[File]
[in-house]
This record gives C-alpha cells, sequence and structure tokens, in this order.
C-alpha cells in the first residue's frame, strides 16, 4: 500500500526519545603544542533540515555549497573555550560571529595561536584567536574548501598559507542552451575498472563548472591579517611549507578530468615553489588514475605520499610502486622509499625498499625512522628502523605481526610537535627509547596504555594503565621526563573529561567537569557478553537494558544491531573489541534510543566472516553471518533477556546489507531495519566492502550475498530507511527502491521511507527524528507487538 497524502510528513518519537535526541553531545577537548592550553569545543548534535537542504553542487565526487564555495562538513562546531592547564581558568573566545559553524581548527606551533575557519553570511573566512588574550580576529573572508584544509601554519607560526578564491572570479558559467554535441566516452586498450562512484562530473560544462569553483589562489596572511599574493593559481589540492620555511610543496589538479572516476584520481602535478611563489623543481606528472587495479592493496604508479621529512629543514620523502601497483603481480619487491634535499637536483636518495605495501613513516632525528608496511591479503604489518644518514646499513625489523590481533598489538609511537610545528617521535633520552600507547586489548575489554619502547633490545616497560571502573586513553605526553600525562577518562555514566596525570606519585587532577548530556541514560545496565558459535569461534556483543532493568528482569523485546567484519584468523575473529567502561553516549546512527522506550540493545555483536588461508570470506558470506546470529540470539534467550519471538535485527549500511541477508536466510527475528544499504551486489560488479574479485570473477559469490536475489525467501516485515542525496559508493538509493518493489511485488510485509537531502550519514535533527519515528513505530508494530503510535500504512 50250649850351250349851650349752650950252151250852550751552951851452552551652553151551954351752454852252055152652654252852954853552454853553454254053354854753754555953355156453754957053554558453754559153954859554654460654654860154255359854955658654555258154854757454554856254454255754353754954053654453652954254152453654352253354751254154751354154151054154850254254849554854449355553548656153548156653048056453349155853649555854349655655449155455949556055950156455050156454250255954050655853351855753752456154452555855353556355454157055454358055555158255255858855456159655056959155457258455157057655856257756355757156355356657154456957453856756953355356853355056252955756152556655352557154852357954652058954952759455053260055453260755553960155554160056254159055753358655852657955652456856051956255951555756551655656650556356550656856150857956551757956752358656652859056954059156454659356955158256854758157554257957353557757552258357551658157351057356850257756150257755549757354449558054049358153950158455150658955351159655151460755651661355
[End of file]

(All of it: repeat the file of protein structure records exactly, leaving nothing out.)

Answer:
[in-house]
This record gives C-alpha cells, sequence and structure tokens, in this order.
C-alpha cells in the first residue's frame, strides 16, 4: 500500500526519545603544542533540515555549497573555550560571529595561536584567536574548501598559507542552451575498472563548472591579517611549507578530468615553489588514475605520499610502486622509499625498499625512522628502523605481526610537535627509547596504555594503565621526563573529561567537569557478553537494558544491531573489541534510543566472516553471518533477556546489507531495519566492502550475498530507511527502491521511507527524528507487538 497524502510528513518519537535526541553531545577537548592550553569545543548534535537542504553542487565526487564555495562538513562546531592547564581558568573566545559553524581548527606551533575557519553570511573566512588574550580576529573572508584544509601554519607560526578564491572570479558559467554535441566516452586498450562512484562530473560544462569553483589562489596572511599574493593559481589540492620555511610543496589538479572516476584520481602535478611563489623543481606528472587495479592493496604508479621529512629543514620523502601497483603481480619487491634535499637536483636518495605495501613513516632525528608496511591479503604489518644518514646499513625489523590481533598489538609511537610545528617521535633520552600507547586489548575489554619502547633490545616497560571502573586513553605526553600525562577518562555514566596525570606519585587532577548530556541514560545496565558459535569461534556483543532493568528482569523485546567484519584468523575473529567502561553516549546512527522506550540493545555483536588461508570470506558470506546470529540470539534467550519471538535485527549500511541477508536466510527475528544499504551486489560488479574479485570473477559469490536475489525467501516485515542525496559508493538509493518493489511485488510485509537531502550519514535533527519515528513505530508494530503510535500504512 50250649850351250349851650349752650950252151250852550751552951851452552551652553151551954351752454852252055152652654252852954853552454853553454254053354854753754555953355156453754957053554558453754559153954859554654460654654860154255359854955658654555258154854757454554856254454255754353754954053654453652954254152453654352253354751254154751354154151054154850254254849554854449355553548656153548156653048056453349155853649555854349655655449155455949556055950156455050156454250255954050655853351855753752456154452555855353556355454157055454358055555158255255858855456159655056959155457258455157057655856257756355757156355356657154456957453856756953355356853355056252955756152556655352557154852357954652058954952759455053260055453260755553960155554160056254159055753358655852657955652456856051956255951555756551655656650556356550656856150857956551757956752358656652859056954059156454659356955158256854758157554257957353557757552258357551658157351057356850257756150257755549757354449558054049358153950158455150658955351159655151460755651661355